16 Jan A Beginner’s Guide To Marketing Attribution – Part Two
Welcome back to A Beginner’s Guide To Marketing Attribution. Part 2 of this piece assumes you’ve read Part 1. If not, do that first here or read the entire 3-part series in a single pdf here. Once armed with a high-level understanding of attribution, let’s dig deeper and learn about models and choosing one to fit your business.
Fine Tuning Marketing Attribution & Understanding Your Full Marketing Mix
All analytics platforms have proprietary tools and methods of recording conversions and attributing them to sources (i.e. marketing channels). There are also full marketing attribution solutions available for purchase. Regardless of how you choose to proceed, here are some basic principles to keep in mind.
A “touch” is when a user engages with a marketing tactic. Click on a search ad: touch; click on a display banner: touch; click an email link: touch. Marketing attribution models assign value to each touch.
A simple model might look at only the last touch – the one that actually led to the conversion. Other times it’s better to focus on the touch that brought a user to your website (first touch). More complex models look at every touch, specific touches, certain touches. The option you choose should reflect the specifics of your business, conversion funnel, and process. Typical “touch” models are:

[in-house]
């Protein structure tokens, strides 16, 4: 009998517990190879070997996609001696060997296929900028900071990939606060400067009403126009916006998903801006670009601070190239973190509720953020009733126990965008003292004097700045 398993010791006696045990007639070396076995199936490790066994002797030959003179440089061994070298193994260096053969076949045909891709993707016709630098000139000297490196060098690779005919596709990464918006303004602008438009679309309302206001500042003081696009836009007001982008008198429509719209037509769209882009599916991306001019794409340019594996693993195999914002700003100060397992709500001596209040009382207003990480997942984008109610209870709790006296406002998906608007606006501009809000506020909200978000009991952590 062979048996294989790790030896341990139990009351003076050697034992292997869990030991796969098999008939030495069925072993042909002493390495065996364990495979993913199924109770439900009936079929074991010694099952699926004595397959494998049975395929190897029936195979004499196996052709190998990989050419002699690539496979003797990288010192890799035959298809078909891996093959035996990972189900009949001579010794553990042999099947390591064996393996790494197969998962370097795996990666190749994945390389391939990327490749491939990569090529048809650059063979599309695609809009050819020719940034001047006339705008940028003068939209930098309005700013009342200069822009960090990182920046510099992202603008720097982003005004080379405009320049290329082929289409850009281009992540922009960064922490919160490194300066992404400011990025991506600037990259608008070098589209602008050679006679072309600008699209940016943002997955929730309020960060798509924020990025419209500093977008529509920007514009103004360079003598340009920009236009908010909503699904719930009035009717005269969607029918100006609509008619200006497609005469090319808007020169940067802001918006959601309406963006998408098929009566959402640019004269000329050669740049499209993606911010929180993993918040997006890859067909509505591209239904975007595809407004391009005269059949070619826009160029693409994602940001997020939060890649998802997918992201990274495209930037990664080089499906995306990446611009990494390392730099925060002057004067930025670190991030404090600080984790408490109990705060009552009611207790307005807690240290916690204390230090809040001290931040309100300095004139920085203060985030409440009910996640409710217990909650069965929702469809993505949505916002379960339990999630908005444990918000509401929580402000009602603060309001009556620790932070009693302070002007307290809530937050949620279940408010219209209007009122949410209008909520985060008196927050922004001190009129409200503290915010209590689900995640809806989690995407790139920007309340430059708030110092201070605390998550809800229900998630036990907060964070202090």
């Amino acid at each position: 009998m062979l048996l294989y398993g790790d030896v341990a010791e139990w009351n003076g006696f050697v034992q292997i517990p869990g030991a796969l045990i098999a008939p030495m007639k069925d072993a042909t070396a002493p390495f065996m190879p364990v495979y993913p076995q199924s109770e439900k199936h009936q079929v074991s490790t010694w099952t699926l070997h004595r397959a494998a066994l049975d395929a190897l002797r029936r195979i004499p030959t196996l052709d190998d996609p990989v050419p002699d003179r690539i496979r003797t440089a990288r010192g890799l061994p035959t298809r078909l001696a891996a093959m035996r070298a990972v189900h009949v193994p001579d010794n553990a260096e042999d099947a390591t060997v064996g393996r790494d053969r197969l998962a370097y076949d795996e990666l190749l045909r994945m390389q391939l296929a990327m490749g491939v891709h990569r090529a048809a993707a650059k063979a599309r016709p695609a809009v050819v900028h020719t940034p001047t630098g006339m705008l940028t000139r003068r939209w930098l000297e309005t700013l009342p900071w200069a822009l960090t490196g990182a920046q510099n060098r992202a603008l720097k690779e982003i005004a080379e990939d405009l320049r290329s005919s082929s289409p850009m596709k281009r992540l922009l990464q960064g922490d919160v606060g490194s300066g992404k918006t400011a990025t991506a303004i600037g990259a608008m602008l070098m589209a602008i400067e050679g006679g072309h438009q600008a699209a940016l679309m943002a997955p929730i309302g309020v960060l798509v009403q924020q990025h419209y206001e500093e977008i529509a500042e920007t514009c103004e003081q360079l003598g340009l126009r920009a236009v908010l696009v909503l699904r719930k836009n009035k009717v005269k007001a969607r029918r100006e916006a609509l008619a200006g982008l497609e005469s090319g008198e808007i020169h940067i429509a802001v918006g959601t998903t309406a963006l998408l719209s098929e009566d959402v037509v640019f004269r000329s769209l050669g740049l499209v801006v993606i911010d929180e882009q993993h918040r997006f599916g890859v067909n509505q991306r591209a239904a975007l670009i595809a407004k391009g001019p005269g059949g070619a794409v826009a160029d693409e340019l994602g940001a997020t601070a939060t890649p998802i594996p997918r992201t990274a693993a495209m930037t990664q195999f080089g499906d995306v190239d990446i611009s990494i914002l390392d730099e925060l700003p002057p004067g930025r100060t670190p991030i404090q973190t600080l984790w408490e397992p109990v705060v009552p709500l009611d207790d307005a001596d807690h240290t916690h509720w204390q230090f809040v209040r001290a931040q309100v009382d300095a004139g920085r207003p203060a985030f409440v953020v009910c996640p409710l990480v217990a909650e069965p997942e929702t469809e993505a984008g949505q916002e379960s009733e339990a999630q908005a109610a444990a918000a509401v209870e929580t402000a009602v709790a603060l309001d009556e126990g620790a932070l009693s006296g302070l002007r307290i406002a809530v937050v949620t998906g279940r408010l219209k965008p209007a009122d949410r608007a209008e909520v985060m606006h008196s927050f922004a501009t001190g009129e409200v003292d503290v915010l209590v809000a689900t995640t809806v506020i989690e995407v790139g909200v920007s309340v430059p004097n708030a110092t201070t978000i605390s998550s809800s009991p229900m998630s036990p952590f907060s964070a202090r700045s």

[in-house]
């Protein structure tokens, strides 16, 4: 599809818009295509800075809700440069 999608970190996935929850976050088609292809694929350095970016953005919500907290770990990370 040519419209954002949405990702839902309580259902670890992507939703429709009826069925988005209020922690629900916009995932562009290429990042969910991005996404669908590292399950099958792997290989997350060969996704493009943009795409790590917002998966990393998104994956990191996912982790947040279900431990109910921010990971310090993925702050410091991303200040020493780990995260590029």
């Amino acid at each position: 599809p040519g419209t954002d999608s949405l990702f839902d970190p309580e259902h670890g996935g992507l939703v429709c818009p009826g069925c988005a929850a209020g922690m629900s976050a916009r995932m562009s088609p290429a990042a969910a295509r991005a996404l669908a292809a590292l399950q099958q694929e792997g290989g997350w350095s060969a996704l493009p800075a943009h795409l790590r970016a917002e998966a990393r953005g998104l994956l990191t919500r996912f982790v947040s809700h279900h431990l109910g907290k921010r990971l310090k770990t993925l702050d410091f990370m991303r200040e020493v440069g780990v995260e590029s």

- First Touch – the first vehicle a user touched that led to a conversion.
- Last Touch – the last vehicle a user touched that led to a conversion.
- Last non-direct touch – the last non “direct” vehicle a user touched that led to conversion. Direct being a user typing the url directly into their web browser.
- First non-direct touch – the first non “direct” vehicle a user touched that led to conversion. Direct being a user typing the url directly into their web browser.
- Linear – all vehicles touched that led to conversion get equal credit for the conversion.
- Time decay – Similar to linear in that all channels that led to a conversion get credit but, the amount of credit is adjusted by timing. A touch two weeks before conversion receives less credit than a touch that happened the day before conversion.
- Position based – Marketing vehicles get varying degrees of credit for the conversion based on where in the funnel the touch happened. First and last touches generally get more credit than those in between.
- Custom – An advanced model, defined specifically by your team specifically for your business.
Each model opens a unique window into the efficacy of your marketing program, which is why the model needs to reflect the business. It’s also a reflection of your businesses approach – which elements of marketing your team believes should be emphasized.
Marketing Attribution Windows
Just as important as what led to conversion (touches) is the time when a conversion happens. In some cases it’s prudent to grant a marketing action credit (for conversion) three-months after it happened. In other scenarios, looking beyond a 1-day window makes no sense.